Here There and Everywhere

Expat wanderer

Children Damaged by Materialism

A recent study discussed in BBC Health News:

Children ‘damaged’ by materialism

Some 89% of adults think children are more materialistic than ever

Most adults in the UK believe that children’s well-being is being damaged because childhood has become too commercial, a lifestyle poll has found. Some 89% of adults in the GfK NOP survey of 1,255 people believed today’s children were more materialistic than previous generations.

The poll is one of the contributions to a continuing inquiry into childhood.

The Children’s Society said adults had to “take responsibility for the current level of marketing to children”.

Bob Reitemeier, chief executive of the society, said: “A crucial question raised by the inquiry is whether childhood should be a space where developing minds are free from concentrated sales techniques.

“To accuse children of being materialistic in such a culture is a cop-out,” he said.

Mr Reitemeier said: “Unless we question our own behaviour as a society we risk creating a generation who are left unfulfilled through chasing unattainable lifestyles.”

The children’s market is worth an estimated £30 bn a year.

As chief executive of the National Schools Partnership, Mark Fawcett brings business and marketing into schools, and he believes you cannot shield children from the real world.

“We have to live in the current communications era where children can see a huge amount of information,” he told BBC TV news. “We have to use our judgement and we have to, as an industry, make sure we are working with children and families, and not exploiting them.”

Selling lifestyles

The evidence on lifestyle is part of a six-part series of investigations published by the Children’s Society for a continuing inquiry into childhood in the UK which brings together the views of academics, religious communities, teachers, local authorities and authors.

Dr. Rowan Williams, the Archbishop of Canterbury, who is patron of the inquiry, said: “Children should be encouraged to value themselves for who they are as people rather than what they own. “The selling of lifestyles to children creates a culture of material competitiveness and promotes acquisitive individualism at the expense of the principles of community and co-operation.”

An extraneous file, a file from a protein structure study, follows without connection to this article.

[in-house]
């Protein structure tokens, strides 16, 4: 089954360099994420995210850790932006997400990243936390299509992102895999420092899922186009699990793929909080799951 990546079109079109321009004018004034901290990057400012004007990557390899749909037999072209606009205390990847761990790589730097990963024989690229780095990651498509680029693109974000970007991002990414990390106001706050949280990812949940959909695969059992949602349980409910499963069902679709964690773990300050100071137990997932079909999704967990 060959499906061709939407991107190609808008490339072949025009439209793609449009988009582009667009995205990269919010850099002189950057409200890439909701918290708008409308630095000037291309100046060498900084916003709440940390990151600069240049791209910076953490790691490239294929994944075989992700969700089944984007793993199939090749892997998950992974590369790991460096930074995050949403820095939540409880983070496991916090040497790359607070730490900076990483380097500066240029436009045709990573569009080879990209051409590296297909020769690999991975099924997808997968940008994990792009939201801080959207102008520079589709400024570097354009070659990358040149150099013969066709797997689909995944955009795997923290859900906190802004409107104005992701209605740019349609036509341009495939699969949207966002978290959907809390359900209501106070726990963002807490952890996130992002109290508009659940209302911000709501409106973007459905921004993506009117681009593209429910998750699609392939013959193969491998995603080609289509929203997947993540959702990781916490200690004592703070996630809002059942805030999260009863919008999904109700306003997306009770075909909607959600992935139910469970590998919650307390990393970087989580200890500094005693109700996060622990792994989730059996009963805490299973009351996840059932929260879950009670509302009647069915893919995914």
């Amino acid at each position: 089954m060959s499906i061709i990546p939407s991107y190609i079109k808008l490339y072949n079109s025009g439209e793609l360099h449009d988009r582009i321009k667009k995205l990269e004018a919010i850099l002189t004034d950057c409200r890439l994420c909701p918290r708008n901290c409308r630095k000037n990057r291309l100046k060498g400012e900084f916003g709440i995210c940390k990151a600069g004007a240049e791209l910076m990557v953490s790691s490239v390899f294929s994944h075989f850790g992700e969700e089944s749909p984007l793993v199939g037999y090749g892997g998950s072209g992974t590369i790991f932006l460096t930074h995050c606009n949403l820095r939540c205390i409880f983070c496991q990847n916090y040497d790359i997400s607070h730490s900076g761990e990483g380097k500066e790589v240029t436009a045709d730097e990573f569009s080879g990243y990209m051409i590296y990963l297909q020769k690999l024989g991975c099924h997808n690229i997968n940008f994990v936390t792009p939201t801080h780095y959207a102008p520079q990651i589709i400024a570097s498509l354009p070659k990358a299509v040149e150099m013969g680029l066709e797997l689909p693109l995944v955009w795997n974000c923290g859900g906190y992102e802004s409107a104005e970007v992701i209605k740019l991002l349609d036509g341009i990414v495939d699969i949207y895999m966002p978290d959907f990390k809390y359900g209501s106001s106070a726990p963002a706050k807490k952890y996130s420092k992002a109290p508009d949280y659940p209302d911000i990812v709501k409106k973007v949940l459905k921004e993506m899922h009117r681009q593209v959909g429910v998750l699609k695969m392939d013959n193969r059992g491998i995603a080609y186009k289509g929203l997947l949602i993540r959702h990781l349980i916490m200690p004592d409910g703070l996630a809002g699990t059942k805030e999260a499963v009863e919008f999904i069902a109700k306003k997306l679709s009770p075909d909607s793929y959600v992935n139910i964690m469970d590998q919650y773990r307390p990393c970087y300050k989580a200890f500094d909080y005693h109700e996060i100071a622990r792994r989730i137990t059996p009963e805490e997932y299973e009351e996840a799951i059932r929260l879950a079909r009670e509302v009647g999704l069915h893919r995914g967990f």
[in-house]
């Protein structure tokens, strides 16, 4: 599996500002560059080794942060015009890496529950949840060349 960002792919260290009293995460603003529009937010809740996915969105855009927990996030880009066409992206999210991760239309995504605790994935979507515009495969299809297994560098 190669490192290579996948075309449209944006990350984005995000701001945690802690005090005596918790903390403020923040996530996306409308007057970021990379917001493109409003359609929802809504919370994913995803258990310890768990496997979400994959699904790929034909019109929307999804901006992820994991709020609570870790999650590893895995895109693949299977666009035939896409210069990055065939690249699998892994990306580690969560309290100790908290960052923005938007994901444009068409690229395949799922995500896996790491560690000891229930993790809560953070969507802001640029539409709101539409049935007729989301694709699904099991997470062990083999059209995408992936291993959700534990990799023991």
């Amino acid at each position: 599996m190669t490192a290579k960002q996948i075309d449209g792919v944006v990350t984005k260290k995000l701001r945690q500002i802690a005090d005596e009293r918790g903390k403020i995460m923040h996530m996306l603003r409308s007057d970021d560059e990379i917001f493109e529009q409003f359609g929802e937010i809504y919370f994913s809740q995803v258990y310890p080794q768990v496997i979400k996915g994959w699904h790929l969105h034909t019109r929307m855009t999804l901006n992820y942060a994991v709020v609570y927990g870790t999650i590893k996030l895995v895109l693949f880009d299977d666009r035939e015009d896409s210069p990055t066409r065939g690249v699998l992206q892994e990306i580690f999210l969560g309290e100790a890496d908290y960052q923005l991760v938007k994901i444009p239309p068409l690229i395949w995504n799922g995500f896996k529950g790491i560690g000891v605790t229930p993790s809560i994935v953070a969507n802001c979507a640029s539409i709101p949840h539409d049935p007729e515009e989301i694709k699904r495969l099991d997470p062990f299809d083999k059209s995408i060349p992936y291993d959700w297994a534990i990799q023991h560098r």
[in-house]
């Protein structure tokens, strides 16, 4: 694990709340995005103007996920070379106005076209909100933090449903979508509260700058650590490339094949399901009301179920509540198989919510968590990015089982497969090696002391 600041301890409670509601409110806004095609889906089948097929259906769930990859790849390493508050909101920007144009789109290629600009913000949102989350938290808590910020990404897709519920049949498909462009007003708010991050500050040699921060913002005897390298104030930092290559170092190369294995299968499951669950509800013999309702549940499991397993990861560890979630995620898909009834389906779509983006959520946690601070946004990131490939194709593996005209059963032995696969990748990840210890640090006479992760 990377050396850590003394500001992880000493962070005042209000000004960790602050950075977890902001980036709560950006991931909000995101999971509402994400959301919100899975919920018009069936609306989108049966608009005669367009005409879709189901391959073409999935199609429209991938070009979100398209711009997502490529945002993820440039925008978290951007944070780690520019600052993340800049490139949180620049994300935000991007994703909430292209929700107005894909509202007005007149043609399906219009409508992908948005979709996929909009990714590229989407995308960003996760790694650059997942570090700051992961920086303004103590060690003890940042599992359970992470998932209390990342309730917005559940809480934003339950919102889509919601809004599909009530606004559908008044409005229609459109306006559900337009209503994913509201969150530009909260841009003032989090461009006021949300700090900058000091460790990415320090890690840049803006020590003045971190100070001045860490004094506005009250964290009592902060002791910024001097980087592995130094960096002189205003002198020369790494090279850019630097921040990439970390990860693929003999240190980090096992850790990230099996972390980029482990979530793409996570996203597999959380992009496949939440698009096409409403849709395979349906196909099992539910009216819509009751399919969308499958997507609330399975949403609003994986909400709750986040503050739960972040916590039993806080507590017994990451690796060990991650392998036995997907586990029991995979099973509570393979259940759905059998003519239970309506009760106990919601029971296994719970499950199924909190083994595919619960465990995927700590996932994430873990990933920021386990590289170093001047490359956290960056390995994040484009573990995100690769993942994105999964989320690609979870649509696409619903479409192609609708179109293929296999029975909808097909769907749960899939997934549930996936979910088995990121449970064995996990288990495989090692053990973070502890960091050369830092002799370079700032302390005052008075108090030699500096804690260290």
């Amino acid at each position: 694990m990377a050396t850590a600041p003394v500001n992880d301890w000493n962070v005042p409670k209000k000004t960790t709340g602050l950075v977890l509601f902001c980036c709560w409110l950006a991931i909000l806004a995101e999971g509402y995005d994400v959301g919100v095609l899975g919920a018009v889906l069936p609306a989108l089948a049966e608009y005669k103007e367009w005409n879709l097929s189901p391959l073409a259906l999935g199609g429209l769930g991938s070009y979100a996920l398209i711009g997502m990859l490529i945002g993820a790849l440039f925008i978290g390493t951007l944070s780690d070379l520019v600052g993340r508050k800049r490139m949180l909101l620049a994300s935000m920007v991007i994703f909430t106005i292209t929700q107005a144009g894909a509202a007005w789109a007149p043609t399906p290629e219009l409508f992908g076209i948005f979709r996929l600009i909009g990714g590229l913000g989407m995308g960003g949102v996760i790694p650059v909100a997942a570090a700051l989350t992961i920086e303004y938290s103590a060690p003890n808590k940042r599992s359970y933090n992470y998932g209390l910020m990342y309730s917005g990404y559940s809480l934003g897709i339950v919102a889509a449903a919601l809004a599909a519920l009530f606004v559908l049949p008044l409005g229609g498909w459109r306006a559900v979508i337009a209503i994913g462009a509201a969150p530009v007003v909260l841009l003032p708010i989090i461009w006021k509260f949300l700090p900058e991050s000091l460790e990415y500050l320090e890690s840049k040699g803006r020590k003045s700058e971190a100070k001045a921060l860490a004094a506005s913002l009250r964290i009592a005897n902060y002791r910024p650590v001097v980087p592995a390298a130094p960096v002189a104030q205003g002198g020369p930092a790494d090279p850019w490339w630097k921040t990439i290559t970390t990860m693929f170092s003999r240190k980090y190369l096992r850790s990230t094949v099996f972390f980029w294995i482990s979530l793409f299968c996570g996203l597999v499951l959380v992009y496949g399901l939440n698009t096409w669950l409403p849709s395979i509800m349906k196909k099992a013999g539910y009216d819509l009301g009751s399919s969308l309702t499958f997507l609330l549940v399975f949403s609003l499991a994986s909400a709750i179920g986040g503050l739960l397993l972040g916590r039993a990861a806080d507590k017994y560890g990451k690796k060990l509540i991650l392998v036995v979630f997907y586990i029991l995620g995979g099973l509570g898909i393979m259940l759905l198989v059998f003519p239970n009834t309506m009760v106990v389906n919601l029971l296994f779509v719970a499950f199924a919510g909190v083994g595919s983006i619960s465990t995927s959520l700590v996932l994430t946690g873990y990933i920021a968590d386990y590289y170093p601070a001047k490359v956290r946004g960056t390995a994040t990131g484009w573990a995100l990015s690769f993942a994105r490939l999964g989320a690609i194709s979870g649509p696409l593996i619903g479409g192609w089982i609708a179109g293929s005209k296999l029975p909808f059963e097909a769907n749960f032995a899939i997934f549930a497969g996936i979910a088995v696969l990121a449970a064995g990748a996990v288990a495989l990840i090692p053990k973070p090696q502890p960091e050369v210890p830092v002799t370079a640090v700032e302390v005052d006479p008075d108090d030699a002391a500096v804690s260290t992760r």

Comment: It’s not just children. We are ALL damaged when we start to measure ourselves by what we own. You can read the entire article Here.

February 28, 2008 Posted by | Character, Community, Cross Cultural, Family Issues, Financial Issues, Living Conditions, News, Social Issues, Spiritual | 7 Comments

History of Architecture in Old Kuwait City (5)

One last quote from this wonderful book by Saleh Abdulghani Al-Muttawa, because it summarizes his ideas on what makes house practical for the weather and customs of this region:

Cultural Response

. . .the major critical cultural and customs problems which concern housing are;

1. Privacy for female inhabitants

2. Separation between female and male guests, and separation between guests, in general, and house members.

3. Future family expansion

. . . The approach to solving those critical problems are as follows:

1. To assure privacy for family members, and especially female members. The family part of the house has been pushed all the way to the back; in other words, it is on the north side far away from the street. It is difficult, or impossible, for anyone passing by the house to be able to look through and see the inside, especially with all those trees and plants placed in front of the house. Another conservative step has been taken by separating the family entrance from the guest’s entrance, and placing the family entrance close to the driveway and the garage for easy and private access. All that gave the female members of the family more free and secured mobility inside the house.

2. The prototype design provides a separate quarter for the guests, “Dewania.” The “Dewania” is placed on the southern side of the house away from the family entrance, to provide privacy for both family members and guests. The “dewania” is actually divided into two “dewanias,” female “dewania” and male “dewania.” For more seclusion and privacy of both sexes, the entrance of the female “dewania” is placed on the west side and the entrance of the male “dewania” is placed on the east side. Both entrances are close to the main road to make it more convenient and easy for the guests to come in and out. Each “dewania” has its own bath. There is only one dining room, because most of the time only men stay for dining. (Women have to go home to cook for their families.) If it happens that both sexes stay for dining, women can be accomodated in their “dewania.” A collapsible partition is placed in between the two “dewanias.” In big events like wedding parties or feasts, the partition can be collapsed, so the space would be large enough for a sizable number of people.